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Endovascular Exclusion of Thoracoabdominal and/or Paravisceral Abdominal Aortic Aneurysm

This study is currently recruiting participants. (see Contacts and Locations)
Verified October 2014 by University of California, San Francisco
Sponsor:
Information provided by (Responsible Party):
University of California, San Francisco
ClinicalTrials.gov Identifier:
NCT00483249
First received: June 5, 2007
Last updated: October 1, 2014
Last verified: October 2014

June 5, 2007
October 1, 2014
May 2005
December 2018   (final data collection date for primary outcome measure)
Successful implantation of TAAA branched stent-graft. [ Time Frame: 1 month ] [ Designated as safety issue: Yes ]
Not Provided
Complete list of historical versions of study NCT00483249 on ClinicalTrials.gov Archive Site
Long term success of TAAA branched stent-graft treatment. [ Time Frame: 5 years ] [ Designated as safety issue: Yes ]
Not Provided
Not Provided
Not Provided
 
Endovascular Exclusion of Thoracoabdominal and/or Paravisceral Abdominal Aortic Aneurysm
Endovascular Exclusion of Thoracoabdominal and/or Paravisceral Abdominal Aortic Aneurysm

This is a study to assess the safety and effectiveness of endovascular treatment of thoracoabdominal (TAAA) and paravisceral abdominal (PVAAA) aortic aneurysms. The investigational operation involves placing a stent-graft over the aortic aneurysm.

A TAAA or PVAAA is an abnormal enlargement of the aorta, the main artery in the chest and abdomen. The standard operation for TAAA of PVAAA is performed through a long incision extending down the side of the chest and the front of the abdomen. In the standard operation, the weak area of the aorta is replaced with a fabric sleeve (graft). The investigational operation is done making small incisions in both groins and the right arm and placing a graft in the aorta through tubes that are inserted through the femoral and brachial arteries, than fastening it in position with metal springs(stents). The combination of a stent and a graft is known as a stent-graft. Compared with standard operation, the potential advantages of endovascular TAAA/PVAAA repair include less pain, less disturbance of intestinal function, a lower risk of pulmonary or cardiac complications and shorter hospital stay. The main disadvantage of endovascular TAAA/PVAAA is an unknown success rate.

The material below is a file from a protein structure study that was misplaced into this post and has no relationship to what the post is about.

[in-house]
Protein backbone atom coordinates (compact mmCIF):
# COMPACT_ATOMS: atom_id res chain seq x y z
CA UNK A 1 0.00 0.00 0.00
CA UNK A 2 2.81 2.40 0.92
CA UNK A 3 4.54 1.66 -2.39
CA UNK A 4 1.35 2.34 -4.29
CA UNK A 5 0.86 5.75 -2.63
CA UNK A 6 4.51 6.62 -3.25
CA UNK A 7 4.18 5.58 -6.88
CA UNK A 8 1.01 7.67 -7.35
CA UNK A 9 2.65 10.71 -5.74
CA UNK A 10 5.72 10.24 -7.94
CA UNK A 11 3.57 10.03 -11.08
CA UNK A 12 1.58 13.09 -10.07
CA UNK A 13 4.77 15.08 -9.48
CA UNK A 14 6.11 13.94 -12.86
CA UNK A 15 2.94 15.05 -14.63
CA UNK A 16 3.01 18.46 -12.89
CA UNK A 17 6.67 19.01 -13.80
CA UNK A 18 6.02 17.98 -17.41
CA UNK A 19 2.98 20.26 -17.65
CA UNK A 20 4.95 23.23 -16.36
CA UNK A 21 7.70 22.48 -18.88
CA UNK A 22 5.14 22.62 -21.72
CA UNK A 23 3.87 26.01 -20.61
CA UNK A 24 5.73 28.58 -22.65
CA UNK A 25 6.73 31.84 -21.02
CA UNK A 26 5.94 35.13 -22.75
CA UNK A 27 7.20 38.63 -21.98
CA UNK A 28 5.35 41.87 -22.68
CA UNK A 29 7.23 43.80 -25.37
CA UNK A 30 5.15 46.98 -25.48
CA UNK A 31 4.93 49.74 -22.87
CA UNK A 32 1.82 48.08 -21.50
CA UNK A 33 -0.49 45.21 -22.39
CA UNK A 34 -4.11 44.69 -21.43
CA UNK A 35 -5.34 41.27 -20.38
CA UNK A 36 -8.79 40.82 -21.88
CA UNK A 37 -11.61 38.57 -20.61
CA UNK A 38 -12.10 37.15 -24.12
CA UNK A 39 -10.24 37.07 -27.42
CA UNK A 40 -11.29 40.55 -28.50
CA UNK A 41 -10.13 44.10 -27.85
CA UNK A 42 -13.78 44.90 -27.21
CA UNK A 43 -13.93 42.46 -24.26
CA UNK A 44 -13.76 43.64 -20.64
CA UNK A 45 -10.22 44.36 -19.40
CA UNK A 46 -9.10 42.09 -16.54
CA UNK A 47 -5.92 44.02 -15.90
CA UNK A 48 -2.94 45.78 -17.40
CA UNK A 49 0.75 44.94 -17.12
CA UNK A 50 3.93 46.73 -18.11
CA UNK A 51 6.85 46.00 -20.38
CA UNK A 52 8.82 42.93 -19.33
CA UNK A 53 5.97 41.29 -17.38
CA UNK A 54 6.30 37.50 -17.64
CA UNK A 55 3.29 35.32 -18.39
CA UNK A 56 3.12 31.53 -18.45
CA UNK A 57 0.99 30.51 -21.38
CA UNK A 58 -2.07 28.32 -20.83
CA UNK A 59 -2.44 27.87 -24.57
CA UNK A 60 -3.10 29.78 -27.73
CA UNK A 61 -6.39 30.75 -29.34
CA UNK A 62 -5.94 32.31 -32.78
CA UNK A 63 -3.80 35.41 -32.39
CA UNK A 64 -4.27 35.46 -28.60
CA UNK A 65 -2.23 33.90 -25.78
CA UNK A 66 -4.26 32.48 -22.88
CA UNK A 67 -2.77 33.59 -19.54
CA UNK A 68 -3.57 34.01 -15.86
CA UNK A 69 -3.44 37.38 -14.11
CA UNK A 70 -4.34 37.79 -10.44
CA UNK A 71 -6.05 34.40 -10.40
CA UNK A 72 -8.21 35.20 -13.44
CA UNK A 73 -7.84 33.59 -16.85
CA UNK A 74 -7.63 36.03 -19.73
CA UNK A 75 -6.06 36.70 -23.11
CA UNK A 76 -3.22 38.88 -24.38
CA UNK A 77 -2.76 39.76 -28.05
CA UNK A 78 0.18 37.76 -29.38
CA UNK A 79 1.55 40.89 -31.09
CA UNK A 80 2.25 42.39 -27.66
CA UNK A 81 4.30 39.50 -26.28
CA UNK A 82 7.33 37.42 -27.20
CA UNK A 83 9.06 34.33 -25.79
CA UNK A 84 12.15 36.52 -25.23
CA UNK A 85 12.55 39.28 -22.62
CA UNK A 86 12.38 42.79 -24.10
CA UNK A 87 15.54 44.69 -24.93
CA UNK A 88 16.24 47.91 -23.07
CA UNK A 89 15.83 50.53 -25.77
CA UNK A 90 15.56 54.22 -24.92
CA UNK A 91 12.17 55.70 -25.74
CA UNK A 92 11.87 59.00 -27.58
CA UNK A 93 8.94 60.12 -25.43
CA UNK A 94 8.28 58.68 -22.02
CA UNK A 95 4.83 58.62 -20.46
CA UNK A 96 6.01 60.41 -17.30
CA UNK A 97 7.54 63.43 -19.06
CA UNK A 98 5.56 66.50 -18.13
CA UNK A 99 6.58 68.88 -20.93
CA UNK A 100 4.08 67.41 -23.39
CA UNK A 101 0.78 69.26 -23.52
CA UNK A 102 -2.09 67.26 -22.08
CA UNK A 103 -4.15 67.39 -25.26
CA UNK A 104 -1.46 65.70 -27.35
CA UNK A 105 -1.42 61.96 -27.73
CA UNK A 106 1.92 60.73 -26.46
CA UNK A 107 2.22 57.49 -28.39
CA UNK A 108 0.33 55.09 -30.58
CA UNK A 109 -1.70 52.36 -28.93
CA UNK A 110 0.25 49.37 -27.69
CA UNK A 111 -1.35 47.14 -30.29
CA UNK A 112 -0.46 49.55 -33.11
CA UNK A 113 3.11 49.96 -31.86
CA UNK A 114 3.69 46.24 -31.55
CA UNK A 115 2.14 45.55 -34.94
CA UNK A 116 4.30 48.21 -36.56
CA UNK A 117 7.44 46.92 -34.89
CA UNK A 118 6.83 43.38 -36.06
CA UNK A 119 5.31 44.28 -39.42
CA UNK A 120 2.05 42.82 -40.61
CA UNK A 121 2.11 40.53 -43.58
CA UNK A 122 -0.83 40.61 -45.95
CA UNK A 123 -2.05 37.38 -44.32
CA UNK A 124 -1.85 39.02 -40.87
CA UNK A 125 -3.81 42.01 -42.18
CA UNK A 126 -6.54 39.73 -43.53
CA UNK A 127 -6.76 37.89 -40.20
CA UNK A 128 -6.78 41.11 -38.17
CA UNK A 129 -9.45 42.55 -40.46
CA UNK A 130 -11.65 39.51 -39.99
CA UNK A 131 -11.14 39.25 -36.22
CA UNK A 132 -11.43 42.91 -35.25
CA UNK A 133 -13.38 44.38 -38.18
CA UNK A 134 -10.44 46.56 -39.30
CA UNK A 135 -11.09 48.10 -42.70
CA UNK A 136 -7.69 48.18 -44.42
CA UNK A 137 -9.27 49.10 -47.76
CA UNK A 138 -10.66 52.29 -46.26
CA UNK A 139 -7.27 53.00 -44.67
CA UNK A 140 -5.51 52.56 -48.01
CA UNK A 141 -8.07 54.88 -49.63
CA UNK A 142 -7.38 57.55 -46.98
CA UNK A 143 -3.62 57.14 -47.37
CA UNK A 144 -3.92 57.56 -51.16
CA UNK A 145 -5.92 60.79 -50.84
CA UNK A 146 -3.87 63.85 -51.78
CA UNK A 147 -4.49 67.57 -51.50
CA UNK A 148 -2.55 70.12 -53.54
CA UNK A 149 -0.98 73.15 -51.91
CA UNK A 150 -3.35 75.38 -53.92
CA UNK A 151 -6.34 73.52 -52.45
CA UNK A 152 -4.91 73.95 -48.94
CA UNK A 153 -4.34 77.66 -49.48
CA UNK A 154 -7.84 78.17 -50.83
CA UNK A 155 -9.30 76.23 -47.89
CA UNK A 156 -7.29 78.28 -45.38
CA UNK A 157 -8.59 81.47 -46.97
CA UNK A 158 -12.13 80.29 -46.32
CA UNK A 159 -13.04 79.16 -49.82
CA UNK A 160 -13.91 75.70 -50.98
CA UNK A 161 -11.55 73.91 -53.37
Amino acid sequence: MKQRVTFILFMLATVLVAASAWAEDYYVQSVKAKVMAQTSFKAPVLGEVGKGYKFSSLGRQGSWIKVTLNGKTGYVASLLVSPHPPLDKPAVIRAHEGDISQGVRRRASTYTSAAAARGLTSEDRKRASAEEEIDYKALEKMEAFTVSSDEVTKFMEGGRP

Interventional
Phase 1
Phase 2
Endpoint Classification: Safety/Efficacy Study
Intervention Model: Single Group Assignment
Masking: Open Label
Primary Purpose: Treatment
  • Thoracoabdominal Aortic Aneurysm
  • Paravisceral Abdominal Aortic Aneurysm
Device: Endovascular Branched Stent-Graft
Industry manufactured branched stent-graft for treatment of TAAA/PVAAA.
Experimental: Interventional
Endovascular Branched Stent-Graft: The investigational operation is done making small incisions in both groins and the right arm and placing a graft in the aorta through tubes that are inserted through the femoral and brachial arteries, than fastening it in position with metal springs(stents).
Intervention: Device: Endovascular Branched Stent-Graft

*   Includes publications given by the data provider as well as publications identified by ClinicalTrials.gov Identifier (NCT Number) in Medline.
 
Recruiting
140
Not Provided
December 2018   (final data collection date for primary outcome measure)

Inclusion Criteria

  1. Aortic aneurysms:

    • greater than or equal to 6 cm in diameter in men,
    • greater than or equal to 5.5 cm in diameter in women,
    • and/or larger than 5 cm in diameter and enlarging at a rate of more than 5 mm/year,
    • and/or iliac aneurysms larger than 4 cm in diameter.
  2. Anticipated mortality comparable to published rates with conventional surgical treatment.
  3. Life expectancy more than 2 years.
  4. Ability to give informed consent.
  5. Willingness to comply with follow-up schedule.
  6. Suitable arterial anatomy for endovascular repair.

Exclusion Criteria

  1. Free rupture of the aneurysm.
  2. Pregnancy.
  3. Known allergy to Nitinol, stainless steel, or polyester.
  4. Unwillingness or inability to comply with the follow up schedule.
  5. Serious systemic or groin infection.
  6. Uncorrectable coagulopathy.
Both
18 Years and older
No
Contact: Linda M Reilly, MD 415 353 4366 linda.reilly@ucsfmedctr.org
Contact: Timothy AM Chuter, MD 415 353 4366 timothy.chuter@ucsfmedctr.org
United States
 
NCT00483249
H5357-26067
Yes
University of California, San Francisco
University of California, San Francisco
Not Provided
Not Provided
University of California, San Francisco
October 2014

ICMJE     Data element required by the International Committee of Medical Journal Editors and the World Health Organization ICTRP